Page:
By Archbishop Philip Freier
3 March 2022
I hope that our journey through Lent this year will truly be undertaken in a spirit of pilgrimage which opens our minds and hearts to the transforming power of the Holy Spirit. There is a well-documented “long COVID” cluster of physical symptoms that afflicts many people who have suffered from COVID infection. I suspect that there is a corresponding mental and likely spiritual phenomenon as well. We all know something of this when we experience apprehension about returning to the routines and places that were once so familiar, when we look to the future with uncertainty as to whether our plans will materialise. We may have simply become conditioned to the smaller world of our domestic spaces, and have become accustomed to the internet and other electronic means as our only window on the wider world.
Jesus’ own experience of the 40 days in the wilderness shows us the pattern for self-examination and a closer walking with God that we can make ours in the Lenten journey. Jesus relies on the revealed will of the Father to refute the temptations of the devil. We see in those temptations the subtlety of deception that we must all confront: the apparently virtuous aspect of a decision or action that is not in fact so.
We have access to the same spiritual resources that sustained our Lord over this long time of testing and self-examination. Intentionally reading the Bible with the matters of our heart and mind open before God is a good place for us to start. Times of quietness allow this clarity. When we start to go into that cycle of repeated thinking on our troubles it is good to stop and intentionally offer the matter in prayer to God. “God I’ve struggled in my own mind about these things, I now hand these over to you and rely on your grace to lead me to peace and rest from my worries.”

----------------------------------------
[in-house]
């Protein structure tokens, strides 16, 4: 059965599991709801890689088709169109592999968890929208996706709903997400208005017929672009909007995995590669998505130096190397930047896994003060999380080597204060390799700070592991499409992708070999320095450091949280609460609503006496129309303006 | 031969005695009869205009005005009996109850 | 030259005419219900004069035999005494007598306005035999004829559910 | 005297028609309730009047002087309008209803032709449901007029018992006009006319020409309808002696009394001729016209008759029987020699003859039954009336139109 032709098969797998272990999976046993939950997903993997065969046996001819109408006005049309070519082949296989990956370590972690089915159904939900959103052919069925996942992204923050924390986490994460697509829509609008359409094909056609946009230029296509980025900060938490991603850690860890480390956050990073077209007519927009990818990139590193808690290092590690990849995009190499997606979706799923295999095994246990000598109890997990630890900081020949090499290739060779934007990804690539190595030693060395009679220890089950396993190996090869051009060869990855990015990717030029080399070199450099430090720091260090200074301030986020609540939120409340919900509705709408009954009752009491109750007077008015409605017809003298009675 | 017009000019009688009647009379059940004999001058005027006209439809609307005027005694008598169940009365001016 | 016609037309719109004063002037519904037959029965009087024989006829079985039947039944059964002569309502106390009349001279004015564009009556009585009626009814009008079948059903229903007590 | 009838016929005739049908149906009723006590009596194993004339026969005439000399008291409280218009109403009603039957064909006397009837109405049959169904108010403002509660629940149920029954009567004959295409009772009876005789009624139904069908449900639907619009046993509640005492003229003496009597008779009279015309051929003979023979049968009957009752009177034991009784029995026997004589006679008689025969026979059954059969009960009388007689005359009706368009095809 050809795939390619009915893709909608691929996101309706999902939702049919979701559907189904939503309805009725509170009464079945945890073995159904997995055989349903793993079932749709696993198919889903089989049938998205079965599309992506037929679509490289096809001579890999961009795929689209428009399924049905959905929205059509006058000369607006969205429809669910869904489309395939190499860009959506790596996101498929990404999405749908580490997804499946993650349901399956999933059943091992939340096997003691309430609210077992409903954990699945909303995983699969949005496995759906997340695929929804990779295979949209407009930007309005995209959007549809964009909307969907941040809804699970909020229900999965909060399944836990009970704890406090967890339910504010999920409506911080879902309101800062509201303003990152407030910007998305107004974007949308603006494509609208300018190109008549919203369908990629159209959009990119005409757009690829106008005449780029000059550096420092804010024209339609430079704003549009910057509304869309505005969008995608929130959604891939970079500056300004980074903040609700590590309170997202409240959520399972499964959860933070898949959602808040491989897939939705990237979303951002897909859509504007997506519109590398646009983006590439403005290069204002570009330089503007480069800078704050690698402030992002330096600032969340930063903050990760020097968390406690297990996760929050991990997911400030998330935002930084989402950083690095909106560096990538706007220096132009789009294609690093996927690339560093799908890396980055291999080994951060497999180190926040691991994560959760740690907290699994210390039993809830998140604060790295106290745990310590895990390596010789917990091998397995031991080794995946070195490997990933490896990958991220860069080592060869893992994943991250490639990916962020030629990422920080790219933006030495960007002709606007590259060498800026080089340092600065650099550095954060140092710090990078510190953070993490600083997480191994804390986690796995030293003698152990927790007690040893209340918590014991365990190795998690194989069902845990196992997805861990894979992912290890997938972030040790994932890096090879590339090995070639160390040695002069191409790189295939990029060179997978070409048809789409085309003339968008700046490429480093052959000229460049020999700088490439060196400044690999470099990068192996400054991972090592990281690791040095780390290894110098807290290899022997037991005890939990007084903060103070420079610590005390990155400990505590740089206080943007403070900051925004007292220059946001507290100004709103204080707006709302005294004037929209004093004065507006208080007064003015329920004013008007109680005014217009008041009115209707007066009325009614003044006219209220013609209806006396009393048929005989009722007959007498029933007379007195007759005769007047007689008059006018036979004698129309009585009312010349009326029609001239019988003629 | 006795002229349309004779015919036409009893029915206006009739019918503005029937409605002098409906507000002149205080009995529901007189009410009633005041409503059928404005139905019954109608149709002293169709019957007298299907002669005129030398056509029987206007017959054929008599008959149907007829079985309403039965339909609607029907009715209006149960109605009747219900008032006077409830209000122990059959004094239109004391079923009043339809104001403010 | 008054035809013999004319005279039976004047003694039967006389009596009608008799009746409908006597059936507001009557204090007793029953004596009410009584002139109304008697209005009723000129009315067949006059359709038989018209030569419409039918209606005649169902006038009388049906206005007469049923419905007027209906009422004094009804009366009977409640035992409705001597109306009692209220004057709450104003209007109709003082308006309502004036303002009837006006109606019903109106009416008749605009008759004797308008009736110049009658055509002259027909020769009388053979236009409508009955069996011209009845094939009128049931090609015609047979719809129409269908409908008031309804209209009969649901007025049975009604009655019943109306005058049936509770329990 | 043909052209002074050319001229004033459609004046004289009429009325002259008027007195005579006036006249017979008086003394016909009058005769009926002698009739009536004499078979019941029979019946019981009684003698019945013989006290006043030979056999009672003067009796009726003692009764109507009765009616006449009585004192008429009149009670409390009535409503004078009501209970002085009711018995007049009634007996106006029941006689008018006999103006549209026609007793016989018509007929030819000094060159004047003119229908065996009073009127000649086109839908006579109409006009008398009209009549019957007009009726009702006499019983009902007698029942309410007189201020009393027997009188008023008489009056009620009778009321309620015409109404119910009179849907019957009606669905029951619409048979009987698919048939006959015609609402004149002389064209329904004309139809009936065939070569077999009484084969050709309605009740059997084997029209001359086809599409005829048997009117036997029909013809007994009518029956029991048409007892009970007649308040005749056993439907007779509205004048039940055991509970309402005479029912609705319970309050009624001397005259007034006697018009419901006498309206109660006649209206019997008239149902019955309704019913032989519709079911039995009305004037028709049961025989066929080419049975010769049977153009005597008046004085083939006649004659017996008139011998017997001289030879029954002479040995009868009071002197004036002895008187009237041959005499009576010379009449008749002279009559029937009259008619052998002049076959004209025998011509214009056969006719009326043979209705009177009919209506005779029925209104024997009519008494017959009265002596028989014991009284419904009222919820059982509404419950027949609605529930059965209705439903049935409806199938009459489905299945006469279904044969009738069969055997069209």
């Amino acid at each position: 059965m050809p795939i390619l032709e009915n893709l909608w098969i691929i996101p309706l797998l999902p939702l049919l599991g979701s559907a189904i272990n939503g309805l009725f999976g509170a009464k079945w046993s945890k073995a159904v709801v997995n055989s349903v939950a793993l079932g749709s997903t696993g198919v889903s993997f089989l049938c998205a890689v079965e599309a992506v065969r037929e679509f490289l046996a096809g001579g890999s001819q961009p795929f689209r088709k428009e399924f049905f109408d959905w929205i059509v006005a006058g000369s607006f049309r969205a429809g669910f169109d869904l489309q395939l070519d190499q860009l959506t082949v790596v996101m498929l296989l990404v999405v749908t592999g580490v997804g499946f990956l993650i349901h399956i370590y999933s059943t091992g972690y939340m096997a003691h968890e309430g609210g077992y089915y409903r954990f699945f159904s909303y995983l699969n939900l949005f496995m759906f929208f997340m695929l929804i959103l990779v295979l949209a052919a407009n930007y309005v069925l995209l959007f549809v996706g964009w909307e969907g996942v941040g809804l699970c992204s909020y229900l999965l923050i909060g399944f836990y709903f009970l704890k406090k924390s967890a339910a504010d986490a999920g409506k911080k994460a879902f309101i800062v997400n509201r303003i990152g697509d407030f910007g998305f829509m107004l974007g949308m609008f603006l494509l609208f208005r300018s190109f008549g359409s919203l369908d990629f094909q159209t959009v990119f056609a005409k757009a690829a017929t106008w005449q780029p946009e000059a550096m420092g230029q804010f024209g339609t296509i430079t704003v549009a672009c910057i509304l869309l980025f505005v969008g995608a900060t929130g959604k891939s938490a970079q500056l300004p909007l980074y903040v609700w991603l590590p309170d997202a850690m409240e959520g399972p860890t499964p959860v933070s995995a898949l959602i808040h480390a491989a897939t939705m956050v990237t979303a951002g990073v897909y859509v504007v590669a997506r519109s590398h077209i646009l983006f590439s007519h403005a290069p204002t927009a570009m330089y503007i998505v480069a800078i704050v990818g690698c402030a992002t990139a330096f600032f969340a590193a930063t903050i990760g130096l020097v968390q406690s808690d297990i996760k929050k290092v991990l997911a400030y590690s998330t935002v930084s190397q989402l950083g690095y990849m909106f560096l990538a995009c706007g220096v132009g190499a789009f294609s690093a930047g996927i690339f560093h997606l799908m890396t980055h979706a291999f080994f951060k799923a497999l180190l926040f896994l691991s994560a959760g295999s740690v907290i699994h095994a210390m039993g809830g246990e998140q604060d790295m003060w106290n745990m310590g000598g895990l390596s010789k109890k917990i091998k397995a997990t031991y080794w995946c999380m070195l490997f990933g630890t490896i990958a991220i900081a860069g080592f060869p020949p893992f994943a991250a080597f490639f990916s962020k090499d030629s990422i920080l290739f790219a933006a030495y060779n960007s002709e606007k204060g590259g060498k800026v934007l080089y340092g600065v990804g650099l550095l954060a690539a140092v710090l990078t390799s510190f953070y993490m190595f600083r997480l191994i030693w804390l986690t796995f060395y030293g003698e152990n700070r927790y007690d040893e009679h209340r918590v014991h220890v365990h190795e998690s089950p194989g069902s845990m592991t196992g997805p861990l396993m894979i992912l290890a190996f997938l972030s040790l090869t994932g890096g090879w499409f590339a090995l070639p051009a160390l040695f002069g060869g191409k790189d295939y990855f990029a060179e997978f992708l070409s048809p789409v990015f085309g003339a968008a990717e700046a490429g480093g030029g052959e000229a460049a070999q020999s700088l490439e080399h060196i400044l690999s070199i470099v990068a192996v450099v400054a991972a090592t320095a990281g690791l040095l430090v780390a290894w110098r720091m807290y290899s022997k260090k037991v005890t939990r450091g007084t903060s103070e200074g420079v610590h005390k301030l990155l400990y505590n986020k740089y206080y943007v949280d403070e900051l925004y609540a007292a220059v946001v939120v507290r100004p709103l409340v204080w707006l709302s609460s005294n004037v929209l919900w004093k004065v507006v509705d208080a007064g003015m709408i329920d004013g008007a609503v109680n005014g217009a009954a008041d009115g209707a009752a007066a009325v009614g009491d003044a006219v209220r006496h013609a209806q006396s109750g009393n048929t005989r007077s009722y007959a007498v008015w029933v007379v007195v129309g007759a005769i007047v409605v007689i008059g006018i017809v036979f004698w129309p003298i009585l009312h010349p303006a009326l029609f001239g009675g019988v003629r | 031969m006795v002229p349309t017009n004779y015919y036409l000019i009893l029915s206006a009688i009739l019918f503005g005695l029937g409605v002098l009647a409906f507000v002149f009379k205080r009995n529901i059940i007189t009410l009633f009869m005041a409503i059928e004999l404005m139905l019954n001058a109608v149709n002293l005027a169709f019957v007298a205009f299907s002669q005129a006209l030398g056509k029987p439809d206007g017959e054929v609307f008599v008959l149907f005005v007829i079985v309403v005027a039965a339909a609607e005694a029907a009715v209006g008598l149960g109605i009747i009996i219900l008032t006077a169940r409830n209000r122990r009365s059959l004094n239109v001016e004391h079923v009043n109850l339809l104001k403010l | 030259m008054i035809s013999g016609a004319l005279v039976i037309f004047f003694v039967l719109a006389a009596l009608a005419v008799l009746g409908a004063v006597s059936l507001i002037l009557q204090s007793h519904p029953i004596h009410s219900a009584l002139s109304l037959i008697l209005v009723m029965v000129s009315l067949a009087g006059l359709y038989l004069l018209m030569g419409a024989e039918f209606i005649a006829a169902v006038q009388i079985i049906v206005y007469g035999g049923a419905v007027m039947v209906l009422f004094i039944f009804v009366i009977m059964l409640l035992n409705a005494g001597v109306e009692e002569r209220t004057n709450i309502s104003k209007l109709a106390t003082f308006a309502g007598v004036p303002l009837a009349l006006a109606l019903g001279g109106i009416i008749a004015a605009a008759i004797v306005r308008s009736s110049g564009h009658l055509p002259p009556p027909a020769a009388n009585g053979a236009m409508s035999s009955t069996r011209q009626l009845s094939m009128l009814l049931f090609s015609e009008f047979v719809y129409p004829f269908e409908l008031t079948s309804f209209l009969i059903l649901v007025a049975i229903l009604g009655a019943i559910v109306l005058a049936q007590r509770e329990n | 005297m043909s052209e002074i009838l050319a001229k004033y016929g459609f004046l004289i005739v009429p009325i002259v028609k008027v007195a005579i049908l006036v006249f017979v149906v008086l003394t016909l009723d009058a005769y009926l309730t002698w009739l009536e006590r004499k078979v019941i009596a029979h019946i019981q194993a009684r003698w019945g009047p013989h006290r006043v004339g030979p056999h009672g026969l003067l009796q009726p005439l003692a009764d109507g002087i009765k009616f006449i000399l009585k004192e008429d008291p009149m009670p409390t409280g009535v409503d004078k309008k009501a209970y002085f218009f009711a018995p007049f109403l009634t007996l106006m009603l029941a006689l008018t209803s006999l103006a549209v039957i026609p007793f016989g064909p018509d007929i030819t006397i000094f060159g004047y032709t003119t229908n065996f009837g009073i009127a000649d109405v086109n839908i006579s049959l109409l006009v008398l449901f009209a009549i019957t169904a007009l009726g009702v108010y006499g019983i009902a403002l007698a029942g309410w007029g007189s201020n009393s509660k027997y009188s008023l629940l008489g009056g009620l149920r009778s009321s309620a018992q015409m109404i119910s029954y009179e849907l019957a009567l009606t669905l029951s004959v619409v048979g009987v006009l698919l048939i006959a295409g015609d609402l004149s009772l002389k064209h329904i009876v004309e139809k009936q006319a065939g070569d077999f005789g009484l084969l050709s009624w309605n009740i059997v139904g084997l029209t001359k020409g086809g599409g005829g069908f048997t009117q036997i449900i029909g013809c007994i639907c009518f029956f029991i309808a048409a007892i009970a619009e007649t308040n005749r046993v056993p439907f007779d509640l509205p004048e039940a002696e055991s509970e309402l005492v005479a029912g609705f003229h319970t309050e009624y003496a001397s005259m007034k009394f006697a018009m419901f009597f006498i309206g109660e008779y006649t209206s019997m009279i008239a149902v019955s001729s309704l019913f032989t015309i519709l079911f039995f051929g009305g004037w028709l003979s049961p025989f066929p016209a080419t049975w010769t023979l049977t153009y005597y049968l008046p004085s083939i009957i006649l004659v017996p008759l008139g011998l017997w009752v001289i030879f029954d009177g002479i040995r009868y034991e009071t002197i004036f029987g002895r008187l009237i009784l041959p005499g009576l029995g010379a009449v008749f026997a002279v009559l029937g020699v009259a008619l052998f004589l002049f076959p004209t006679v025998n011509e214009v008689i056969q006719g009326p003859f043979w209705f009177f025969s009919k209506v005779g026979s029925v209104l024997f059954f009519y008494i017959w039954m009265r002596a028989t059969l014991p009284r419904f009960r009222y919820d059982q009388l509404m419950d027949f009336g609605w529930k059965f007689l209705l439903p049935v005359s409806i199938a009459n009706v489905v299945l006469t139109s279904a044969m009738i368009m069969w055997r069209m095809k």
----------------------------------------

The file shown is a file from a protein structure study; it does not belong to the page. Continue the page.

There is great value in taking a passage like Philippians 4:1-7 as a resource for Lenten contemplation. It deals with the unhappy discord between Euodia and Syntyche, and we all know how disturbing bad relationships are. Whatever is the source of our unease, Paul’s words to the Philippians give great assurance. He calls them to be a community that heals the discord, and the church at its heart must be a community like this. He reminds them that their names are all “in the book of life”.
Whether on account of conflict, self-doubt or spiritual long COVID, any of us can drift away from God’s presence. Paul’s response is to encourage confidence in where we stand with God, rejoicing before the Lord and exercising gentleness to others – all things that don’t easily emerge out of our troubles. That is why we need to be intentional and receive the ancient wisdom of the season of Lent in the Church’s year as a gift to be received.
“Lord God almighty, grant to your people grace to withstand the temptations of the world, the flesh and the devil, and with pure hearts and minds follow you, the only God; through Jesus Christ, our Lord.”